NewsBiden Administration Hopes to Erase Housing Shortage in Five Years

Biden Administration Hopes to Erase Housing Shortage in Five Years


The Biden Administration recently released a plan to address America’s housing shortage, a growing problem that contributed to skyrocketing home prices over the last two years. According to a 2021 study from the National Association of Realtors (NAR), the U.S. has a massive housing shortage of up to 6.8 million units. The housing shortage has worsened affordability across the country, including in major markets such as Miami, with over 80% of median household income required to own a home. This housing shortage, according to NAR, would take ten consecutive years of record construction to correct, but the Biden Administration hopes to correct the current housing deficit in five years. 

“This shortfall [of affordable homes] burdens family budgets, drives up inflation, limits economic growth, maintains residential segregation, and exacerbates climate change,” Biden said in a statement. “Rising housing costs have burdened families of all incomes, with a particular impact on low- and moderate-income families, and people and communities of color.”

The plan’s press release notes that the current housing deficit is decades in the making and will take proactive planning to address. The administration’s plan, if passed, will work to address the current housing shortage and affordability crisis through several methods. Supply chain disruptions are a concern, so the administration hopes to work with developers and supply providers to complete the highest number of housing units this year since 2006. 

The plan would incentivize housing-friendly, denser development by rewarding municipalities with higher scores in certain federal grant processes. This means that cities, counties, and states that utilize their zoning laws to aggressively tackle the current housing shortage may receive a financial incentive or reward. Biden’s plan would leverage more than $6 billion in federal transportation funding. 

The plan also calls for using new ways of constructing and preserving housing. Financing can include cost-effective ways of constructing housing, such as manufactured homes, 2-4 unit properties or smaller multifamily buildings, or accessory dwelling units (ADUs). ADUs are small housing units, usually a studio or one-bedroom, located on a portion of a homeowner’s property or backyard. 

To incentivize further affordable housing development, the plan calls for expanding existing forms of federal financing, which would require greater financial investment from the federal government. Government-owned housing should also go to individual homeowners or non-profits for rehab, instead of larger institutional investors or developers.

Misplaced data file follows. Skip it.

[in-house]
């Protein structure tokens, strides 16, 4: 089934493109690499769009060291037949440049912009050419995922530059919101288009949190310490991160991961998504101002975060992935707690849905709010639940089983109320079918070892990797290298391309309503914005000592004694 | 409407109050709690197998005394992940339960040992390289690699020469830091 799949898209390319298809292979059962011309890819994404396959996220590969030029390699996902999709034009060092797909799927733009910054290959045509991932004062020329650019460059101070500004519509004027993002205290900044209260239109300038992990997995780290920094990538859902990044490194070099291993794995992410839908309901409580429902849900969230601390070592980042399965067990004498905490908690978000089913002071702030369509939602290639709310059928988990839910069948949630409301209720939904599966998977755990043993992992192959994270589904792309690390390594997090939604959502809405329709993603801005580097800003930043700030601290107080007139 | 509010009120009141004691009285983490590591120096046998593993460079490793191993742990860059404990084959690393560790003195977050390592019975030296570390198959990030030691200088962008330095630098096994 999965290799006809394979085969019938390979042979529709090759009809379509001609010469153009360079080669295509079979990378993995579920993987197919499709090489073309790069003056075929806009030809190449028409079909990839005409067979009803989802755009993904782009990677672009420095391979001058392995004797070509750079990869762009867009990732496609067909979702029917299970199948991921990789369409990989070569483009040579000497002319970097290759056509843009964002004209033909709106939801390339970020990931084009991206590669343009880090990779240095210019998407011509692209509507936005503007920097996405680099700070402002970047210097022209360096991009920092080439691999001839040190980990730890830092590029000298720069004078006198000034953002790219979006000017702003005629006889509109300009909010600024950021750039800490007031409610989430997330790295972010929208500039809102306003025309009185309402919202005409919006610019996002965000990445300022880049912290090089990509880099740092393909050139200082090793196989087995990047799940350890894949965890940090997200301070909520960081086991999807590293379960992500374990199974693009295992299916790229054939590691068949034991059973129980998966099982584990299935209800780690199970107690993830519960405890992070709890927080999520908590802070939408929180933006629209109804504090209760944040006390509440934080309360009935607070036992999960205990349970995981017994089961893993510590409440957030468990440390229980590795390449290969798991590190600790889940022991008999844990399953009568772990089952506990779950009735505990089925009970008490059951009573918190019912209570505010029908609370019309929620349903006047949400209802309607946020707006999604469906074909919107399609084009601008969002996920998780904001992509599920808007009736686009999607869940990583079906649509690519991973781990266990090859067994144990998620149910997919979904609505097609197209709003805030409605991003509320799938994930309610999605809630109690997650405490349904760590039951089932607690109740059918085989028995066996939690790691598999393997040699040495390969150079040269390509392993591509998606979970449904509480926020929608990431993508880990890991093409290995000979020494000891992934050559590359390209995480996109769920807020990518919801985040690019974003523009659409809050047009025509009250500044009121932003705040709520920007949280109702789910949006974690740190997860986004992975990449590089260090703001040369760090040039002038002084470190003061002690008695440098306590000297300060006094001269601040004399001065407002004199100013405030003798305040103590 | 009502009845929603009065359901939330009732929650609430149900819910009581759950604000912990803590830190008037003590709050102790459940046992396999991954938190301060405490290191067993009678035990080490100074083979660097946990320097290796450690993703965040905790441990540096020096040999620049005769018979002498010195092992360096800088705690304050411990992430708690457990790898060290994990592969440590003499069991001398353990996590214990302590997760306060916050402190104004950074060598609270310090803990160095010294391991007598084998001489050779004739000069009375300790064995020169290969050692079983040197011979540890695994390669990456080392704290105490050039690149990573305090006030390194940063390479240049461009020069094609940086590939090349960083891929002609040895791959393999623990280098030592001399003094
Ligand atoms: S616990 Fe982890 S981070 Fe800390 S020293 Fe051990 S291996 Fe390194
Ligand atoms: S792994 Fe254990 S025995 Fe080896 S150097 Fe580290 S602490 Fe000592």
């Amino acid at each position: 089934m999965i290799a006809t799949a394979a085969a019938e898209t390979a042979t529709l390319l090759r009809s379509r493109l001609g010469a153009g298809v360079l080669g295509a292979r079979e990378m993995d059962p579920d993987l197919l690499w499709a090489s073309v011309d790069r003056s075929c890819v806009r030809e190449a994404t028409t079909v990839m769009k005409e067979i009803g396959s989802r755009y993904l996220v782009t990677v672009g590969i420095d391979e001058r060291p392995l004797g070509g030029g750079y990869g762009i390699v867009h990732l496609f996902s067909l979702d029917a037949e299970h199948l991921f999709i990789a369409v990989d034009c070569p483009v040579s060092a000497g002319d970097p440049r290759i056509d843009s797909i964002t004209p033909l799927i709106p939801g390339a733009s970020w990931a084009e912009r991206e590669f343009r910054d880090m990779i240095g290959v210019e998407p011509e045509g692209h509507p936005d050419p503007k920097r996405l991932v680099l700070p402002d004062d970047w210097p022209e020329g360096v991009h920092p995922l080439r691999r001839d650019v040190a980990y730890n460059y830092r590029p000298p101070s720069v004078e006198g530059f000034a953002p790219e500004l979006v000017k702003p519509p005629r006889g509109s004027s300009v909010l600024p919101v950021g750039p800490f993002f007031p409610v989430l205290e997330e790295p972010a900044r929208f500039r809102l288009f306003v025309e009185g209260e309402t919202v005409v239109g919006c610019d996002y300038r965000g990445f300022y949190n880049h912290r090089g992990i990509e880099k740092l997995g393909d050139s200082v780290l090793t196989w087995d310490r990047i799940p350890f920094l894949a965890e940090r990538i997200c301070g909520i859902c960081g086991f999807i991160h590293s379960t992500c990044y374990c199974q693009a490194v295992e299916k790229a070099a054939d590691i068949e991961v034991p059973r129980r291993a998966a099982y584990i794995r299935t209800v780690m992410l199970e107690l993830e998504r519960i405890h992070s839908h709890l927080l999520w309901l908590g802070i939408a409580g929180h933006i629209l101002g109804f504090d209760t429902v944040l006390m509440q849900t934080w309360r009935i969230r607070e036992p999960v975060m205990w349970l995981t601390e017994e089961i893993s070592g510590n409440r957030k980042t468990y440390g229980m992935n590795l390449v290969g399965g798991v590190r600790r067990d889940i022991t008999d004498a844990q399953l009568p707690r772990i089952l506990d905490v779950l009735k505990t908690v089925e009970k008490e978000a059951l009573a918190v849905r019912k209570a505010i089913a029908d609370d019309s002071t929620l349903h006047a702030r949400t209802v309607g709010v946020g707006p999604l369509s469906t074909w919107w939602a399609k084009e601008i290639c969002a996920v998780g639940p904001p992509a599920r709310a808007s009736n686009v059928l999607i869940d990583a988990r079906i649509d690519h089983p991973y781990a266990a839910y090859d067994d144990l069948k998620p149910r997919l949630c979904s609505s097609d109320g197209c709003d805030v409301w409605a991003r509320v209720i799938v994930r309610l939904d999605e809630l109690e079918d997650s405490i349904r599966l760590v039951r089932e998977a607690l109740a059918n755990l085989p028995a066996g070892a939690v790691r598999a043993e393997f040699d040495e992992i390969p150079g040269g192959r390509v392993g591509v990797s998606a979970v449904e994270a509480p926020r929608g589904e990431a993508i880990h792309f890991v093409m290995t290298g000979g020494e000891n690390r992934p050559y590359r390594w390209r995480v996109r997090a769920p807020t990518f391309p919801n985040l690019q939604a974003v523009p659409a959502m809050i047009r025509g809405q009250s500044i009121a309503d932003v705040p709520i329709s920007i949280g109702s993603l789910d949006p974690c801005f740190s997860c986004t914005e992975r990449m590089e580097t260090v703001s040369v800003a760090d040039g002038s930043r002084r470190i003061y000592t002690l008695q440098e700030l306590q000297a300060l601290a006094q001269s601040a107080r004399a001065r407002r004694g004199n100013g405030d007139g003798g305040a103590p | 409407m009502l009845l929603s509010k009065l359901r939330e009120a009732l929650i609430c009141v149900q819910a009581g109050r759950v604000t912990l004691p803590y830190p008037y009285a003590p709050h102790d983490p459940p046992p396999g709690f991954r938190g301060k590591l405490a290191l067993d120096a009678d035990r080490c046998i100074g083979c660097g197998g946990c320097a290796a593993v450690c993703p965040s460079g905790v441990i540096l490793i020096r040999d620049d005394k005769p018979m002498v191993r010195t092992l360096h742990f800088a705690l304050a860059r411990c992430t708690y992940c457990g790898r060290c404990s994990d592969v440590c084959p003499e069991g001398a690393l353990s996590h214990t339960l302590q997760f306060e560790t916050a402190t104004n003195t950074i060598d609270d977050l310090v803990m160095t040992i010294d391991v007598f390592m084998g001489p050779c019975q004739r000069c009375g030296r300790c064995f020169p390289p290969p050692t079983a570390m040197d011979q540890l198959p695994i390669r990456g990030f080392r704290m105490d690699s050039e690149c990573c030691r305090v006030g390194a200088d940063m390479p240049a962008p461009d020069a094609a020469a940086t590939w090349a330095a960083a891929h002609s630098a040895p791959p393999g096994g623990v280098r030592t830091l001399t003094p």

A National Review article from Howard Husock argued that Biden’s housing plan would only make the situation worse and more expensive, as the federal subsidies and incentives won’t work in his view. According to Husock, “the administration’s most significant near-term change in housing policy, not mentioned in the action plan, will make matters worse — leading to a sad combination of inflation and government dependency.”

Other experts were more supportive of the Biden administration’s plan but agreed that it isn’t a complete answer to the problem. 

“As rents rise, homelessness increases, public housing deteriorates, and millions of families struggle to keep roofs over their heads, robust federal investments and actions are badly needed and long overdue,” Diane Yentel, CEO of the National Low Income Housing Coalition, said in a statement. “I commend President Biden for taking significant and decisive action, but the administration cannot solve the crisis on its own.”

Tyler Williams
Tyler Williams
Tyler graduated from Virginia Commonwealth University in 2017 with a Bachelor's degree in Urban and Regional Studies. Currently based in Los Angeles, he works as a freelance content writer and copywriter for companies in real estate, property management, and similar industries. Tyler's main professional passion is writing about critical issues affecting big and small cities alike, including housing affordability, homelessness, inequality, and transportation. When he isn't working, he usually plans his next road trip or explores new neighborhoods and hiking trails.

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